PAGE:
Page 3 of 6 FirstFirst 1 2 3 4 5 6 LastLast
Results 21 to 30 of 55

Thread: In / On

  1. Casiopea's Avatar

    • Join Date: Sep 2003
    • Posts: 12,970
    • Post Thanks / Like
    #21
    Quote Originally Posted by jack
    Are these correct? If not, why?

    1. There is still a virus in my computer.
    2. There is still a virus on my computer. :D
    in refers to the inside of the computer unit (i.e., the hardware), whereas on refers to the software/the OS.

    All the best, :D


    • Join Date: Apr 2004
    • Posts: 1,344
    • Post Thanks / Like
    #22
    Are these correct? What do they mean?

    1. Can I have this on a separate order.
    2. Can I have this in a separate order.

    3. Can I have this on a different receipt.
    3. Can I have this in a different receipt.

  2. Casiopea's Avatar

    • Join Date: Sep 2003
    • Posts: 12,970
    • Post Thanks / Like
    #23
    1. Can I have this on a separate order. :D :D
    2. Can I have this in a separate order. :(

    3. Can I have this on a different receipt. :D :D
    4. Can I have this in a different receipt. :(

    on refers to stated on/written down on, whereas in can be used to refer to accounting: added in; factored in (i.e., written in):

    5. There's an error in my bill. (In the (ac)counting)
    6. Theres's an error on my bill. (Written on the paper)

    All the best, :D


    • Join Date: Apr 2004
    • Posts: 1,814
    • Post Thanks / Like
    #24
    Cassie, what about this?

    1)See you at the forum. ==> at + location
    2)Let's discuss in another forum. ==> discussion is held in an enclosed area, say meeting room. Maybe 'at' could also work here.
    3)I'm on the forum. ==> ???
    4)I've logged on in/on the forum. ==> ???
    5)This is similar to the question in/at the Delphi Forum. ==> ???
    6)Have you post anything on/in the forum recently?
    7)I've read some good posts in the forum. ==> Here, I htink forum functions as a mass media, for example, advertisement in the newspapers.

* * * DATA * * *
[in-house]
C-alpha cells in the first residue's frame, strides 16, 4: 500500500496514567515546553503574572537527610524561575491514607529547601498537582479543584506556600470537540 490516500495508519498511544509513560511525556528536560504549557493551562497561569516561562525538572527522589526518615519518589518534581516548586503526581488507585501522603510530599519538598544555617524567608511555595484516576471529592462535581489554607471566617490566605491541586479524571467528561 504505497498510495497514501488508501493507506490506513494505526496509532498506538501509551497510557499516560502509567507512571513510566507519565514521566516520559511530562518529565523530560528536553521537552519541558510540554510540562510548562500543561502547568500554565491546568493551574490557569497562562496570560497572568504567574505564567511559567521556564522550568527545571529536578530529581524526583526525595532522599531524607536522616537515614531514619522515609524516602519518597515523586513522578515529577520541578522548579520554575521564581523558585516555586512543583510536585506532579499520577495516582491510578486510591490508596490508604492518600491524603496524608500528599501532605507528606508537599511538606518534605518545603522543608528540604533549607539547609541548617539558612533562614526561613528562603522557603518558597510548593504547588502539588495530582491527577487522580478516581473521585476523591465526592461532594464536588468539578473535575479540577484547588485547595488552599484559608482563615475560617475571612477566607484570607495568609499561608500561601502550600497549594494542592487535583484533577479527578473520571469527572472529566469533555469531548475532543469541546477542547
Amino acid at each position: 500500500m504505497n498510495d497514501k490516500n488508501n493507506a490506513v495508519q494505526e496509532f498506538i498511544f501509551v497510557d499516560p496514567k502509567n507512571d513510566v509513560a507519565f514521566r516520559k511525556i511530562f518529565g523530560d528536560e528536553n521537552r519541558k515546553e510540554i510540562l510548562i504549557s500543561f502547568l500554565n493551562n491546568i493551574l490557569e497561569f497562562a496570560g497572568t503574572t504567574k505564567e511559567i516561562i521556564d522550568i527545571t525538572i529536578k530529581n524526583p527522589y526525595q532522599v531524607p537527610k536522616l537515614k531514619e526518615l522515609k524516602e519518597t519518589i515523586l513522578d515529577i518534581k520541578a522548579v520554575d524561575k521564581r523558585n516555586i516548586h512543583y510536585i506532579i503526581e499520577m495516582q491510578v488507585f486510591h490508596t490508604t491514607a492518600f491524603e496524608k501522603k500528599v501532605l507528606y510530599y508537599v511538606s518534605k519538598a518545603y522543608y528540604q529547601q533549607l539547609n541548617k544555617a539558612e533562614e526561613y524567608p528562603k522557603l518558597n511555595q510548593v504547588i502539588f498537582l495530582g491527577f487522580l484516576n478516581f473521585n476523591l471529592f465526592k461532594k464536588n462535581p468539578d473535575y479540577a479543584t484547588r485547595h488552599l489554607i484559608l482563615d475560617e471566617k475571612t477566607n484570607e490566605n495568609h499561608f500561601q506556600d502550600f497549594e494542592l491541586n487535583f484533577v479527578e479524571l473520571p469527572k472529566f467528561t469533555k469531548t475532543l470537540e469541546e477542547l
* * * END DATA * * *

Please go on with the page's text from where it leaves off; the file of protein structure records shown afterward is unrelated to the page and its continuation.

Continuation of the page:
Do you need aspirin? :)


    • Join Date: Apr 2004
    • Posts: 1,344
    • Post Thanks / Like
    #25
    I have something to add to that.

    Are these correct? If not, why? What do they mean?
    8. Tell her to stay on Moss street.
    9. Tell her to stay in Moss street.

  3. Casiopea's Avatar

    • Join Date: Sep 2003
    • Posts: 12,970
    • Post Thanks / Like
    #26
    1)See you at the forum. :D
    (at = location)

    2)Let's discuss in another forum.
    (in = inside another place)

    3)I'm on the forum.
    (I've not heard it, but others might use it.)

    4)I've logged on (in) the forum.
    (logged on; logged into / logged onto, phrasal verbs) :D

    5)This is similar to the question in/at the Delphi Forum.
    (the question posed in / posed on / posed at) :D

    6)Have you posted anything on/in the forum recently?
    (on = on the board; in = inside the forum) :D

    7)I've read any good posts in the forum.
    (In(side) the forum)
    I've not heard it, but others might use it.

    All the best, :D


    • Join Date: Apr 2004
    • Posts: 1,344
    • Post Thanks / Like
    #27
    What do these mean?

    1. He is on our team.
    2. He is in our team.

    • Member Info
      • Member Type:
      • English Teacher
      • Native Language:
      • British English
      • Home Country:
      • UK
      • Current Location:
      • Japan

    • Join Date: Nov 2002
    • Posts: 44,222
    • Post Thanks / Like
    #28
    I've seen both used for business teams, but 'in' tends to be used more for sports in British English.

  4. Casiopea's Avatar

    • Join Date: Sep 2003
    • Posts: 12,970
    • Post Thanks / Like
    #29
    Quote Originally Posted by jack
    What do these mean?

    1. He is on our team.
    2. He is in our team.
    'on our teams' comes from on our team roster, but it doesn't necessarily have to mean 'on the roster'. Both 1. and 2. share the same meaning: belongs to our team. 'in our team' means, belongs to (from inside, within).

    To add to tdol's reply :D , in North America, 'on our team' is used both in Sports and in Business.

    All the best, :D


    • Join Date: Apr 2004
    • Posts: 1,344
    • Post Thanks / Like
    #30
    What do these mean? Are they correct?

    1. Which gear are you riding your bike on?
    2. Which gear you are riding your bike in?
    3. I am in gear two
    4. I am on gear two.

Page 3 of 6 FirstFirst 1 2 3 4 5 6 LastLast

Posting Permissions

  • You may not post new threads
  • You may not post replies
  • You may not post attachments
  • You may not edit your posts
  •